Topics: Economic Systems - 9. Chicago School

9. Chicago School

The Chicago School of Economics

The Chicago school of economics describes a neoclassical school of thought within the academic community of economists, with a strong focus around the faculty of University of Chicago, some of whom have constructed and popularized its principles. It is at times referred to as freshwater school of economics, in contrast to the saltwater school based in coastal universities (notably Harvard, MIT, and Berkeley). The Chicago school is associated with neoclassical price theory and libertarianism in its support of radically lower taxation and private sector regulation, but differs from pure free-market economics in its support of government-regulated monetary policy.

The "Chicago School" is perhaps one of the better known American "schools" of economics. In its strictest sense, the "Chicago School" refers to the approach of the members of the Department of Economics at the University of Chicago over the past century. In a looser sense, the term "Chicago School" is associated with a particular brand of economics which adheres strictly to Neoclassical price theory in its economic analysis, "free market" libertarianism in much of its policy work and a methodology which is relatively averse to too much mathematical formalism and willing to forego careful general equilibrium reasoning in favor of more results-oriented partial equilibrium analysis. In recent years, the "Chicago School" has been associated with "economic imperialism", i.e. the application of economic reasoning to areas traditionally considered the prerogative of other fields such as political science, legal theory, history and sociology.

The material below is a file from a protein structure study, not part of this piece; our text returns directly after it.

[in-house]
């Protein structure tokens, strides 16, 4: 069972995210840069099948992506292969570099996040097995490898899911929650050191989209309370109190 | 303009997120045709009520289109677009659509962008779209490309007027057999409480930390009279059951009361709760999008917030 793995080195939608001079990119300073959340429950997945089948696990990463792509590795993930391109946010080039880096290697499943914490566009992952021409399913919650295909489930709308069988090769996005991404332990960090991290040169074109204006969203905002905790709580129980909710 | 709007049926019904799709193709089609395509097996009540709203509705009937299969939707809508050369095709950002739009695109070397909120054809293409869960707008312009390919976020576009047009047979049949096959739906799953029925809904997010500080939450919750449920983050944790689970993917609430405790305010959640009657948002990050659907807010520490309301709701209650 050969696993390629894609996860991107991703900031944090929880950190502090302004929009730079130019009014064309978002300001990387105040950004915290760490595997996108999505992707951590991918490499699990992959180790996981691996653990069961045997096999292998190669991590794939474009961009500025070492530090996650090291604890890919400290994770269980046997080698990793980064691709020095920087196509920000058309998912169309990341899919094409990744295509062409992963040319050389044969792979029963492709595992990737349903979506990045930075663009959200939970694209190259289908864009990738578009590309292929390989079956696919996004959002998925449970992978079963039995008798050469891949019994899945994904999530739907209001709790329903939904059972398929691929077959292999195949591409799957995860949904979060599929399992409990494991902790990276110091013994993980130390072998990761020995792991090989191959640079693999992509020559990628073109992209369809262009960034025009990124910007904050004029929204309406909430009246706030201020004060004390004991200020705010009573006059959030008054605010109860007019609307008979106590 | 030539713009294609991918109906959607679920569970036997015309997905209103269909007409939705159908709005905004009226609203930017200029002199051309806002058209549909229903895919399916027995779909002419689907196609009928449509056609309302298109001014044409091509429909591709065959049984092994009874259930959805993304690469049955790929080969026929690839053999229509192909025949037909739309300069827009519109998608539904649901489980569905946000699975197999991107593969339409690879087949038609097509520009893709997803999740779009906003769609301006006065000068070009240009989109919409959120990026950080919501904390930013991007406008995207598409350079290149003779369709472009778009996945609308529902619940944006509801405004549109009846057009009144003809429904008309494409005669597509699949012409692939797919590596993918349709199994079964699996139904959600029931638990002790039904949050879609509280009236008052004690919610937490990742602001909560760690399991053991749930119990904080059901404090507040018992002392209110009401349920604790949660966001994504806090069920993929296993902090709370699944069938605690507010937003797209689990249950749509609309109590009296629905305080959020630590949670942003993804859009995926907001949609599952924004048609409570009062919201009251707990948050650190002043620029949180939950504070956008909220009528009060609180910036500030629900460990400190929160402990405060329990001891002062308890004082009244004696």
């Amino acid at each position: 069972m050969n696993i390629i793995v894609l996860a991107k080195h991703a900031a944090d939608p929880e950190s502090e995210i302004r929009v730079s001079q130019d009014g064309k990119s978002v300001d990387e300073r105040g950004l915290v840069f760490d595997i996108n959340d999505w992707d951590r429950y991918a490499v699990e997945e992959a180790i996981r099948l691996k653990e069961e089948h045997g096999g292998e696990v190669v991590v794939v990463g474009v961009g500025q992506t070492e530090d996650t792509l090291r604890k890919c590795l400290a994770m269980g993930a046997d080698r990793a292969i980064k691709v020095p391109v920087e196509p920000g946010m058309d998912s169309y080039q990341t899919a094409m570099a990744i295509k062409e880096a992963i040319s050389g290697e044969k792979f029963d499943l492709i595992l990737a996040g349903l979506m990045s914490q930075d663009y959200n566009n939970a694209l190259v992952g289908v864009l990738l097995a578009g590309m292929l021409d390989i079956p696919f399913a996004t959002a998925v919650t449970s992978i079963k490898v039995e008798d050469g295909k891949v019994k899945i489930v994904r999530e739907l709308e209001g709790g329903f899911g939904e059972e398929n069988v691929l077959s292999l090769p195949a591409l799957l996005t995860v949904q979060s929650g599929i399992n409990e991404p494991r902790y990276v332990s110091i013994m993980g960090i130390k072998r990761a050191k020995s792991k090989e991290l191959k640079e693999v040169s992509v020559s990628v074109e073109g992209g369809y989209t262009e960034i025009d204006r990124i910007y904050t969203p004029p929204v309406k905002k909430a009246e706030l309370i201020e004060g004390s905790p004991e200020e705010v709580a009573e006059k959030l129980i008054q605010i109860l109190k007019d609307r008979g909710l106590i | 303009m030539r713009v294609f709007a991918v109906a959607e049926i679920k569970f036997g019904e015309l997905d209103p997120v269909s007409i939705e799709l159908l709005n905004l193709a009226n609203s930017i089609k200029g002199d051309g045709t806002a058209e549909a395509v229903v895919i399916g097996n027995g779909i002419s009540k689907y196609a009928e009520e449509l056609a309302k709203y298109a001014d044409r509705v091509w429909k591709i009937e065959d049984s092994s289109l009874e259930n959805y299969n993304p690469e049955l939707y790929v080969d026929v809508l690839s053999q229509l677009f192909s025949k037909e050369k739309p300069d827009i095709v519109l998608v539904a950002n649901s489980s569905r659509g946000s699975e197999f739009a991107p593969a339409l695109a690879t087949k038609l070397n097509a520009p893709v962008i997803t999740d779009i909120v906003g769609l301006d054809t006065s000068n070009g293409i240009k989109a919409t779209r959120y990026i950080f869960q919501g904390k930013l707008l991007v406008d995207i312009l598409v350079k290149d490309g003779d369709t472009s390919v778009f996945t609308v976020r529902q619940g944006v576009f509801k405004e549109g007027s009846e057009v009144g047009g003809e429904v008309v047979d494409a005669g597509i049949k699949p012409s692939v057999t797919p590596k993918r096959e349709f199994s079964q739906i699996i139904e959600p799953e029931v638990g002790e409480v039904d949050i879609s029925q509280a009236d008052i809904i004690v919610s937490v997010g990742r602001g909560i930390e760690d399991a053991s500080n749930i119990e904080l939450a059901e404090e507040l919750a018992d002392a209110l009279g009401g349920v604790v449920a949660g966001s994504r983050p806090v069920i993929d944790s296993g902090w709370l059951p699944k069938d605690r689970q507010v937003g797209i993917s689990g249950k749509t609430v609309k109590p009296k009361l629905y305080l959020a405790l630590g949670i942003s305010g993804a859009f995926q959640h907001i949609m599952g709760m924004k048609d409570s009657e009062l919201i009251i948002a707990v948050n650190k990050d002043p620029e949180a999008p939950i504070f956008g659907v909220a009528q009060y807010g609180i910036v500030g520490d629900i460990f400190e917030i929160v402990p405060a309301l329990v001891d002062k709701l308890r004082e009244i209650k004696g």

The school rejected Keynesianism in favor of monetarism until the 1980s, when it turned to rational expectations. It has affected the field of finance by the development of the efficient market hypothesis. In terms of methodology the stress is on "positive economics" – that is, empirically based studies using statistics to prove theory.

Approximately 70% of the professors in the economics department have been considered part of the school of thought. The University of Chicago department, widely considered one of the world’s foremost economics departments, has fielded more Nobel Prize winners and John Bates Clark medalists in economics than any other university.

Among the foremost recognized scholars of the Chicago school are:

David Friedman

Milton Friedman

Rose Friedman

Frank Knight

Ronald Coase

Robert Fogel

Gary Becker

Robert E. Lucas

George Stigler

Friedrich von Hayek (assossiated)">Source:

9. Chicago School
Milton Friedman, Nobel Prize in economics and libertarian activist